Monday, October 5, 2015

On being small and temporary


I haven't been to church in years. Aside from the occasional wedding or funeral or Christmas mass. 
Growing up I went to mass every Sunday. Early. Seven or 7:30. The parking lot at the later services tended to inspire somewhat less-than-Christian sentiments from Dad. Ditto for the Costco after 10 (you had to get there before the Methodists got out). 
Sunday mornings were about the soapy smell of candles and the acrid scent of Dad's black coffee. The echoing thud of the pew kneelers hitting the floor in a near-empty church. Hymns sung acapella because most of the time the organist didn't get up that early. Cold, hard benches. Squeezing Dad's calloused woodworker's hand during the Lord's Prayer. His kiss on my cheek and a "peace by with you." How I looked forward to those moments with my father. In my mind, he was always so stern and stoic. But on Sunday mornings he was softer. Warmer. He even sang a little. 
I fell away from church in college. Because I was a disenchanted 20-something-year-old Catholic kid. It's kind of what we do. Sometimes I went to a Methodist service with my roommate. It was good to be around regular families. The pastors always spoke to my heart. There was warmth and homeyness there that I rarely observed during Mass and all its ceremony and ritual. Though as time passes I appreciate more ceremony and ritual. It's not terribly original to be an ex-Catholic. But I'm a woman raising two girls who I want to feel empowered and valued and respected and strong. I can't really square being Catholic with all that.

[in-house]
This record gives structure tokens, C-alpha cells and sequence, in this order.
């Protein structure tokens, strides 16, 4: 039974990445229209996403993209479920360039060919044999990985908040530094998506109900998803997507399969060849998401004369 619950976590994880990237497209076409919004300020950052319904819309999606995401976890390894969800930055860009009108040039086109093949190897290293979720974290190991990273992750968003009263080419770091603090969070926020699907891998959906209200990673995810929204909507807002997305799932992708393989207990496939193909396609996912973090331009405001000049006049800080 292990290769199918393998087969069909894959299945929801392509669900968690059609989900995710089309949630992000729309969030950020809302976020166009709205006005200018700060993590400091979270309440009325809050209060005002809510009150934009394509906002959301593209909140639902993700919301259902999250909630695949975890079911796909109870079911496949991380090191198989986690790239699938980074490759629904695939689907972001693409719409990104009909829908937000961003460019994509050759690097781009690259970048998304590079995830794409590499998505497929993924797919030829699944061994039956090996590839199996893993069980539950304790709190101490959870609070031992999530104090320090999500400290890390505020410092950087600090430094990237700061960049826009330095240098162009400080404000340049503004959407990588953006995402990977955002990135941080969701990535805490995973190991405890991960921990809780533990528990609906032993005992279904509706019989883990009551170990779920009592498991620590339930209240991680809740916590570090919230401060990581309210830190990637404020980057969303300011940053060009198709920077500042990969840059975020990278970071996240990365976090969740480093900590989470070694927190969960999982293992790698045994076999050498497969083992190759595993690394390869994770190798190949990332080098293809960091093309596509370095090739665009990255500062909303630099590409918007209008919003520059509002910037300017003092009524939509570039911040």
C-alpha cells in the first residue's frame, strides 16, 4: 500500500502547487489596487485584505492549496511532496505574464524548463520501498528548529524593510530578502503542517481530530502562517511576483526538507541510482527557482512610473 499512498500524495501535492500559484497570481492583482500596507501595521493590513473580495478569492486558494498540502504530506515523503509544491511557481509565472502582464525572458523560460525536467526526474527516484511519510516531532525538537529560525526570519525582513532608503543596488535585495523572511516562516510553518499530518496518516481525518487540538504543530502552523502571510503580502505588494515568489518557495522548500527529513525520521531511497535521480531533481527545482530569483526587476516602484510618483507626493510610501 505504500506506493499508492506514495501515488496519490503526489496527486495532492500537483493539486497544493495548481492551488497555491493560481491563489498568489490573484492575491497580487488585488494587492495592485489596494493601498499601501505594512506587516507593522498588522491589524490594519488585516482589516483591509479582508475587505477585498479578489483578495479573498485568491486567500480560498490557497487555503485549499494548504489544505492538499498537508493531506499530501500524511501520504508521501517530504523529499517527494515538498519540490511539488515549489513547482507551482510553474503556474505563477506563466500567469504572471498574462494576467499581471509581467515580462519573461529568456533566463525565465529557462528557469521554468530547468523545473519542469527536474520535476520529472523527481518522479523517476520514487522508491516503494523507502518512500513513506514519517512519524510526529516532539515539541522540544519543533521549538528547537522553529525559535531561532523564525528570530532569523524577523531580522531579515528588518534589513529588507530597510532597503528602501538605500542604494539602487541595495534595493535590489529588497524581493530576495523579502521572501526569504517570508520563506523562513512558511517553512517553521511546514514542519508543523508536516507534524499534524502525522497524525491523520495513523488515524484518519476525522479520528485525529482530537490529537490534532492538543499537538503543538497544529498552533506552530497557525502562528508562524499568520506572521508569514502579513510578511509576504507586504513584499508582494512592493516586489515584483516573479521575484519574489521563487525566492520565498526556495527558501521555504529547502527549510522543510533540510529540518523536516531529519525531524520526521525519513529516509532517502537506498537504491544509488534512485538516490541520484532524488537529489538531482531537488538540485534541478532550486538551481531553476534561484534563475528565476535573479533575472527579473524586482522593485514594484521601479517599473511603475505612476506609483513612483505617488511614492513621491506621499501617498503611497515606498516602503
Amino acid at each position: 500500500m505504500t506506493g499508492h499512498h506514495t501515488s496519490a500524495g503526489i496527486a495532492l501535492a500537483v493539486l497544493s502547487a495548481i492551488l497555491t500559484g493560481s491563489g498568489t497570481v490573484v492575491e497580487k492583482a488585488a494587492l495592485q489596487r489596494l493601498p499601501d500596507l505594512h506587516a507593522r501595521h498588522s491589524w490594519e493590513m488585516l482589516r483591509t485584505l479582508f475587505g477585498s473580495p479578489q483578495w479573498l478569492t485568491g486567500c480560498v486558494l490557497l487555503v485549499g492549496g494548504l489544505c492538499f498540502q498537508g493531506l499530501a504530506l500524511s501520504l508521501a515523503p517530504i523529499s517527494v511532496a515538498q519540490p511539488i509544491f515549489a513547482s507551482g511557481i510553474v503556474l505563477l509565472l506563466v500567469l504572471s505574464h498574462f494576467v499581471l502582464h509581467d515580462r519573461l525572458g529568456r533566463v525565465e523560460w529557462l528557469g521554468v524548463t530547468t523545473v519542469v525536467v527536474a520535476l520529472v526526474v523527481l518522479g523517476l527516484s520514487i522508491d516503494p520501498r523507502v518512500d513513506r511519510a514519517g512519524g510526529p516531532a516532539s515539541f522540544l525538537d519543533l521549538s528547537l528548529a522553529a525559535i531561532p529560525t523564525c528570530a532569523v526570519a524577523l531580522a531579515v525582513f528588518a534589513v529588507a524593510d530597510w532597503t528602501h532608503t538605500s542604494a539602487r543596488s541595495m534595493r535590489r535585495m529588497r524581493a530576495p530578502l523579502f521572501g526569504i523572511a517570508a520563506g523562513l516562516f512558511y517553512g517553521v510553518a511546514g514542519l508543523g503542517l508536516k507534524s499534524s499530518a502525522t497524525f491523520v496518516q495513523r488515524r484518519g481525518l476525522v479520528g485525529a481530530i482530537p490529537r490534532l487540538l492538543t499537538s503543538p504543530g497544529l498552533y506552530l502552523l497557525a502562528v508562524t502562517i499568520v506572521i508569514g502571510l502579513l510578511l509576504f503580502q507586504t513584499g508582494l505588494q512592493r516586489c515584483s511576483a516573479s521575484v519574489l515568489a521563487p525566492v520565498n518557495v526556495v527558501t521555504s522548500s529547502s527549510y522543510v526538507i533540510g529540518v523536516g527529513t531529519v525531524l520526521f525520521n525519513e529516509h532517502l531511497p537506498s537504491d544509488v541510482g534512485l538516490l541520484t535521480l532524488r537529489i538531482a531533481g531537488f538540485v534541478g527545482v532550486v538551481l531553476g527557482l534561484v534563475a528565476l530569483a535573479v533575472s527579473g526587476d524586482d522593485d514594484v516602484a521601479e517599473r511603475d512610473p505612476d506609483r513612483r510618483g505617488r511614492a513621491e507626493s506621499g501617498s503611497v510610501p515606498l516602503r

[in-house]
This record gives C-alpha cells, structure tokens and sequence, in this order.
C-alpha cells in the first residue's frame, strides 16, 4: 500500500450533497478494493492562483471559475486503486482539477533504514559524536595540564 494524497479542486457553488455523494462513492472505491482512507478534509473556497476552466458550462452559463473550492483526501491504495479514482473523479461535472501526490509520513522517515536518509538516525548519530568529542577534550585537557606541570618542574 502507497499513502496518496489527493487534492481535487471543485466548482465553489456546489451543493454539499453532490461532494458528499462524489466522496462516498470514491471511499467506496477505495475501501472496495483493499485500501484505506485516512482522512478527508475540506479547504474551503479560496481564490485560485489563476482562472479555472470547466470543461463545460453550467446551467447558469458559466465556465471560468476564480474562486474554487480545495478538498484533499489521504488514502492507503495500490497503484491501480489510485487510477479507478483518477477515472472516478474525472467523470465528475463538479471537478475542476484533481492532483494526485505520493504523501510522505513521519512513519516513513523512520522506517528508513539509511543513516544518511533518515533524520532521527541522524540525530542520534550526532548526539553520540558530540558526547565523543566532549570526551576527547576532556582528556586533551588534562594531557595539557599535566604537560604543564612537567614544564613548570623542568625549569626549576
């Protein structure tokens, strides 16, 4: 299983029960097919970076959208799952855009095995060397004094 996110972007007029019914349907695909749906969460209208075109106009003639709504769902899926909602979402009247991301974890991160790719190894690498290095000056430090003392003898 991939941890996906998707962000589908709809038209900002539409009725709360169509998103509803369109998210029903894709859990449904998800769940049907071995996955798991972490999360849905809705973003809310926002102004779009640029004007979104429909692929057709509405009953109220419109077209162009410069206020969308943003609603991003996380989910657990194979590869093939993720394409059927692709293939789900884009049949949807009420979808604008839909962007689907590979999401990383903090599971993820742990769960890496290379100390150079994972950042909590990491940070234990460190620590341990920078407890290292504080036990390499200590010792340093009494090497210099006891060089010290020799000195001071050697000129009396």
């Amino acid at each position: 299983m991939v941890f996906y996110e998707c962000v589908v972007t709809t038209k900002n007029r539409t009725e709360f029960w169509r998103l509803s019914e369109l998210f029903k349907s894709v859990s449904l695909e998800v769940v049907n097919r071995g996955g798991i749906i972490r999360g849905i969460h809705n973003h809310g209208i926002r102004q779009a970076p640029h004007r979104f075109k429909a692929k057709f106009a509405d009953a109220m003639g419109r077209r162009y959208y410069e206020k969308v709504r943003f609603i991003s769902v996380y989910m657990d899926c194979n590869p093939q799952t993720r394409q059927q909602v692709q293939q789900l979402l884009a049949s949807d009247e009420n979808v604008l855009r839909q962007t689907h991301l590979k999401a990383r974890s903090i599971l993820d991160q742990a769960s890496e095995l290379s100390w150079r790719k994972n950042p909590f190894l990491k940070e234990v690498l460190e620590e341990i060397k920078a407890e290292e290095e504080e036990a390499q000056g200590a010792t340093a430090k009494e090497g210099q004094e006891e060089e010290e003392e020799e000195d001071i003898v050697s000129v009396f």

I haven't been to church in years. So I found a new ritual for my Sunday mornings. I wake up and pull on a pair of weathered, holey jeans. Shoes covered in mud and straw. I drive up the interstate, which is deserted, heading north to the farm. To church.
On the way there I listen to NPR. At that hour it's "On Being," perfect for a Sunday mornings designed reflection. Yesterday, the guest was author and anthropologist Mary Catherine Bateson. toward the end of the interview, the host asks Betson to reflect on the question of what it means to be human (you know, a little light conversation for 7:30 ...).
"MS. TIPPETT: Let me ask you this. This large question, what does it mean to be human? Which is a philosophical question, it’s a theological question, and it’s an anthropological question. It’s a question your mother, Margaret Mead, and your father, Gregory Bateson, were asking. I know it’s also a huge question. How would you start to talk about how your sense of that has evolved in the course of this life you’ve lived? Perhaps in ways that have taken you by surprise or not.
DR. BATESON: I was going to give you an excessively intellectual answer about having to do with consciousness. And you made it a much more personal question. Consciousness is important. Reflection is important. Thinking about what you’re doing, and what it means, and the search for meaning. One of the things that I came to believe when I wrote that piece you referred to about my father’s death is that death is a very important part of life that we shouldn’t deny. That in spite of our terrible hubris, and greed, and competitiveness, that we can learn to see ourselves in proportion and realize that we’re small, and temporary. And don’t understand as much as we need to. And we live in a time of real urgency where we have to mine the insights of the past. I guess one way of saying it is we have to learn to use the word “we” to include all of life on earth. We have to learn to experience that as a terrible and tender beauty. And shape everything we do to protect it."
"We have to learn to use the world 'we' to include all the life on earth. We have to learn to experience that as a terrible and tender beauty. And shape everything we do to protect it."